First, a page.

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I have notes for translators, if you would add a translation.

There used to be many translations here. Unfortunately, the translators cheated... initially, the links in the translations took users directly to the relevant page, as required by the license to translate. Then they changed the links, to pull traffic to their sites, hurting my SEO status.

This page, as it stood Oct 2017, is available in French, translated by Avice.
This page, as it stood Oct 2017, is available in Portugese, translated by Artur Weber who does technical translations
This page, as it stood Nov 2017, was available in Estonian at crowfer.com/lazarus-programmeerimine-opetused. Let me know if you find that has returned to the web. It was missing, 4 Sep 2019.

My thanks to these kind people... and I hope you'll send them your thanks, too!

Lazarus Programming Tutorials

(filename: lut/index.htm)

Suggestion: Your browser has a "Find in this page" tool... probably worth using, if you are looking for something specific.

Do you want to know how to do specific things using the free Lazarus programming environment for Windows, Linux and Mac?

You've come to the right place!

Not installed your Lazarus yet? Using Windows? then please check this note if you have a 64-bit machine ! ! ! !

For many years I worked in Lazarus's predecessor, Delphi. I also offer many "Delphi" tutorials and "how to"s which in many cases are as valid for Lazarus as they are for Delphi. If you try one, and find it NOT suitable for Lazarus, Please let me know

See Also: Lazarus / Delphi Course:

Further to my longstanding Delphi tutorials and "how to"s, I have a series of essays which try to help you become a good Lazarus/ Delphi programmer. You will only get the benefit if you take the time to work your way through them. The Tutorials can be tackled in whatever sequence suits you, and are more suited to "dipping into". The essays of the Lazarus/ Delphi Course are most useful if read in sequence. Lazarus/ Delphi Course Table of Contents

Good news!

(Well, I was excited by the following:)... In August 2016, I finally got around to trying to use Lazarus to do things with the Dallas 1-Wire family... their excellent temperature sensing chips (DS1820, DS18B20, DS1822, etc) are popular.. but usually used in a very limited way. They can be so much more than is usually done with them... and their are other chips in the family.)

Lazarus played nicely with the Delphi SDK from Dallas.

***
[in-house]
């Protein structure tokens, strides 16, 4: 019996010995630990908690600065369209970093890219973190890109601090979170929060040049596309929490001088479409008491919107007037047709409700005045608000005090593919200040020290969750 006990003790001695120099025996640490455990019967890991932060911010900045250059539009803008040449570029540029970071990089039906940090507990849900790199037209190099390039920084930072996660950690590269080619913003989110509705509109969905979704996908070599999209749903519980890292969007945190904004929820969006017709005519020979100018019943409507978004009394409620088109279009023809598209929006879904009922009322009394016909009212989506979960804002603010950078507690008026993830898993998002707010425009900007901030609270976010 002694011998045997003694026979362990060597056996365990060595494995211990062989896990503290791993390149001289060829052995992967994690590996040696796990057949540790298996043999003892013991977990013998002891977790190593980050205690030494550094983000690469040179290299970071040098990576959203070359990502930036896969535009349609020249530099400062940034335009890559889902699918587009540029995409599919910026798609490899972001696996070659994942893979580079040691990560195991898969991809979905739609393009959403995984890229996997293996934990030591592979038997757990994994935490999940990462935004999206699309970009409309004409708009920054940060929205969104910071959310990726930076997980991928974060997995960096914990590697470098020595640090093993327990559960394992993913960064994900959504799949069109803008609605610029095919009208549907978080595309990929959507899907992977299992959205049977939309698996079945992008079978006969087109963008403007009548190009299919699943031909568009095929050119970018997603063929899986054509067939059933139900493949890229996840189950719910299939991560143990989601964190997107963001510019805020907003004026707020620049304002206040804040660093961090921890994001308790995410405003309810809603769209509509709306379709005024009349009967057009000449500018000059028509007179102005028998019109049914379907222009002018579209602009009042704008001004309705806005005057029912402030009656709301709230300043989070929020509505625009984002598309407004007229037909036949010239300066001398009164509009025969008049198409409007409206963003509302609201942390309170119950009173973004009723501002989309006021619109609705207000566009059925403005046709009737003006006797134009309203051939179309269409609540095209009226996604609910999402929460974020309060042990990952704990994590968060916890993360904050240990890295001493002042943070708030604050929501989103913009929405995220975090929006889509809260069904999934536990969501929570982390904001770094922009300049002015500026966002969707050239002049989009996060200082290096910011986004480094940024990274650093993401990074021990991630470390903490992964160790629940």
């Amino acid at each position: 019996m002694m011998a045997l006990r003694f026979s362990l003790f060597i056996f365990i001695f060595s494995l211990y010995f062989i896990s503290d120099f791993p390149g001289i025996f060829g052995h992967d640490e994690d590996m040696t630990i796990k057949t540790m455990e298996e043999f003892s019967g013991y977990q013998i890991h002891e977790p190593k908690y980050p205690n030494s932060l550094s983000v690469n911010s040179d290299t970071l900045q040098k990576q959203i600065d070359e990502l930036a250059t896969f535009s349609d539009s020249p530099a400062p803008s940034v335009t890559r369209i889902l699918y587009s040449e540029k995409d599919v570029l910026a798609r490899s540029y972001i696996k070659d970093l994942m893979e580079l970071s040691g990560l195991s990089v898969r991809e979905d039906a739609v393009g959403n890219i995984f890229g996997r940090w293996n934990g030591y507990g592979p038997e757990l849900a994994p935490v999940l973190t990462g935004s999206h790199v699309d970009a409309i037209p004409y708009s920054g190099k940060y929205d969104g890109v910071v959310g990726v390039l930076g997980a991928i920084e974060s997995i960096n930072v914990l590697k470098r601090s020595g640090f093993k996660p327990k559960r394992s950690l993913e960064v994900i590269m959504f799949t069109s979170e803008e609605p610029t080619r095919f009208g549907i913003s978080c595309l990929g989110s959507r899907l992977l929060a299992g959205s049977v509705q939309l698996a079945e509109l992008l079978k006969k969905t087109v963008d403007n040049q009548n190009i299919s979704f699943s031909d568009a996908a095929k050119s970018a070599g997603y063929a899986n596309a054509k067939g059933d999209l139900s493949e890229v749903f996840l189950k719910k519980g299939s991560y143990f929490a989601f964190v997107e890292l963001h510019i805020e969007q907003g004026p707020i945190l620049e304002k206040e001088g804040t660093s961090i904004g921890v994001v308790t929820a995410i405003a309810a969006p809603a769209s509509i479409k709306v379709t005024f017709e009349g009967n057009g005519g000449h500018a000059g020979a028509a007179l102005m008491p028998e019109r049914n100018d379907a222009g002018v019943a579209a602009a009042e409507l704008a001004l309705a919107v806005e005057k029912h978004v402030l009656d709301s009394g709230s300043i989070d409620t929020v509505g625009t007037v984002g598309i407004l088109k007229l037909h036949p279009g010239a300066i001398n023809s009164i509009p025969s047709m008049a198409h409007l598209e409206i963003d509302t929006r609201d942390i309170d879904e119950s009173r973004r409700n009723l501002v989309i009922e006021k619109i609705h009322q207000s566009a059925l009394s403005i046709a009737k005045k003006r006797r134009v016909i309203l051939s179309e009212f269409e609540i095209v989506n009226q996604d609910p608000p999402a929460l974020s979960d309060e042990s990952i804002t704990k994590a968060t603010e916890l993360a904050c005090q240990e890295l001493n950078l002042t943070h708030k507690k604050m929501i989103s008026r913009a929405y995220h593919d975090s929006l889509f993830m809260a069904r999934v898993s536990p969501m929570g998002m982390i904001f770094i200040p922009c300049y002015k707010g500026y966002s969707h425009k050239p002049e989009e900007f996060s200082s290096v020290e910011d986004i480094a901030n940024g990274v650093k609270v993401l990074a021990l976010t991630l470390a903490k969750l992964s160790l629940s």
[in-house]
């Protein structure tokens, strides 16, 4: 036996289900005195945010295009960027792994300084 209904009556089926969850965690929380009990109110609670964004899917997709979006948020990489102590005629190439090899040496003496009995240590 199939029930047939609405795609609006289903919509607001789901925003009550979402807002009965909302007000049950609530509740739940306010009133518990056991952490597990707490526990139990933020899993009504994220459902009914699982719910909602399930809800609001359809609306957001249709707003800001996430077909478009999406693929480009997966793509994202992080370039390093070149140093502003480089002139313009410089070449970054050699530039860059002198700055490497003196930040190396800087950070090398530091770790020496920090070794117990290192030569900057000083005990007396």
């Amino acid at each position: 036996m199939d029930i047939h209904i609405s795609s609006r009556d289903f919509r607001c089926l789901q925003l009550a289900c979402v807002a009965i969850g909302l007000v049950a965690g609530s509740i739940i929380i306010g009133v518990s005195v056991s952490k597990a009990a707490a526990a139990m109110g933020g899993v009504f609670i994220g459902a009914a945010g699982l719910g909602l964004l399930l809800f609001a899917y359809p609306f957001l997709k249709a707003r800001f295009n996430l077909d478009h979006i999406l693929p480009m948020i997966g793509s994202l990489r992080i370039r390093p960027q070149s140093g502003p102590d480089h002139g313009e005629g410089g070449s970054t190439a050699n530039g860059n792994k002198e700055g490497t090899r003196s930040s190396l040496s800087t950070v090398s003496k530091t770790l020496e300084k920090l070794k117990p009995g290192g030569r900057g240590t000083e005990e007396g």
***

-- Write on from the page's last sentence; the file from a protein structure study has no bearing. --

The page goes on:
Sourcecode and explanation for a "hello world" (reads a DS18B20) program. From there, there are links to more general pages about what 1-Wire/ MicroLan, etc is all about.

A challenge!

I've put together a little challenge if someone wants to "play" with it. (Or set it as homework to some students!). It merely asks you to write a little code to solve a problem. There's lots of help with how to go about it.

You can download the sourcecode of the shell of the program.

Lazarus on Raspberry Pi!

I've put together a few (two, when this was edited items about using Lazarus (vers 1.6.2) on a Pi. It works! (Pi 3 B, August 18... I only had to do two sudo apt-gets. Works! Easy! Fun!)

Some highlights of the collection, good starting points:

  Hello World This takes a complete beginner through a first project.

  Gently Does It Further adventures

  File transcription How to make a massaged copy of a file

Those are just a few of the essays on offer. A little further down the page is a comprehensive table of available essays. In "Level Zero" you'll find a little help with installing Lazarus. Remember: it is free, and that it runs on Linux, Windows and Macs.

Who says this is the place for Lazarus help? Me, the site's editor! I may be new to actually using Lazarus. But I have been using computers since 1968, and using Delphi, which informed Lazarus, for many years. I have been writing tutorials for Delphi and Open Office's database, and the Arduino microprocessor for many years. Anyway... a (Lazarus) newbie (me) won't assume that you (fellow newbie?) know all those things that the "experts" take for granted!

If you want things that are not here... yet... try using any of my Delphi tutorials with Lazarus, and, please, let me know how you get on. Works? Not? Please tell me which Delphi tutorial you tried. If you have problems when using one of the Delphi tutorials, I will try to resolve them for you. The ones I've tried have worked fine with Lazarus.

And of course other people's Delphi (and Pascal) pages will probably give you answers to Lazarus questions. I particularly like the Delphi reference at www.delphibasics.co.uk/.

My pages are browser friendly. Make your browser window as wide as you want it. The text will flow nicely. It is easier to read in a narrow window... and the rest of your screen will be free for your ooBase exercises! Hold down the control key ("ctrl") and press the plus sign, the minus sign, or zero to change the size of the text in Firefox and other good browsers. This and other hints explained on my Power Browsing page!

There are more notes at the bottom of the page about other offerings, my editorial philosophy, a button to email me, and a search engine to help you find things on my site.